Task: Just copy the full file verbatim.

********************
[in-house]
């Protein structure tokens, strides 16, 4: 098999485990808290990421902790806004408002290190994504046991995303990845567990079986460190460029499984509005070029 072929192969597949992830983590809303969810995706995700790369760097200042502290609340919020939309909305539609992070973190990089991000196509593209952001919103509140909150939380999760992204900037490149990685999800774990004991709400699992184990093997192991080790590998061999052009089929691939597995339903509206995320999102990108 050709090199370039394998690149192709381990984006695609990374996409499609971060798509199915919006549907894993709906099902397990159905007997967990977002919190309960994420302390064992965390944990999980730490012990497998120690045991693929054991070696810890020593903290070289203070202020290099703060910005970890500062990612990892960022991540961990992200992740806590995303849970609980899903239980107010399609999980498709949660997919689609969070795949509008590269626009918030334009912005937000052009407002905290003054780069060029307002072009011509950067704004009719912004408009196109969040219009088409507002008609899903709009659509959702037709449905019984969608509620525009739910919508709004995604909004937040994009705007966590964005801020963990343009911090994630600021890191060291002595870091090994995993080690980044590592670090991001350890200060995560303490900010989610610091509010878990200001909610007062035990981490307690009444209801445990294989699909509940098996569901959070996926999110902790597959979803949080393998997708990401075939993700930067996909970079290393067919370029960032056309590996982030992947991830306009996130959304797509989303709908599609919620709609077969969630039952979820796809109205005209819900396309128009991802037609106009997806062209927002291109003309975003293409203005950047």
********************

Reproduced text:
[in-house]
């Protein structure tokens, strides 16, 4: 098999485990808290990421902790806004408002290190994504046991995303990845567990079986460190460029499984509005070029 072929192969597949992830983590809303969810995706995700790369760097200042502290609340919020939309909305539609992070973190990089991000196509593209952001919103509140909150939380999760992204900037490149990685999800774990004991709400699992184990093997192991080790590998061999052009089929691939597995339903509206995320999102990108 050709090199370039394998690149192709381990984006695609990374996409499609971060798509199915919006549907894993709906099902397990159905007997967990977002919190309960994420302390064992965390944990999980730490012990497998120690045991693929054991070696810890020593903290070289203070202020290099703060910005970890500062990612990892960022991540961990992200992740806590995303849970609980899903239980107010399609999980498709949660997919689609969070795949509008590269626009918030334009912005937000052009407002905290003054780069060029307002072009011509950067704004009719912004408009196109969040219009088409507002008609899903709009659509959702037709449905019984969608509620525009739910919508709004995604909004937040994009705007966590964005801020963990343009911090994630600021890191060291002595870091090994995993080690980044590592670090991001350890200060995560303490900010989610610091509010878990200001909610007062035990981490307690009444209801445990294989699909509940098996569901959070996926999110902790597959979803949080393998997708990401075939993700930067996909970079290393067919370029960032056309590996982030992947991830306009996130959304797509989303709908599609919620709609077969969630039952979820796809109205005209819900396309128009991802037609106009997806062209927002291109003309975003293409203005950047």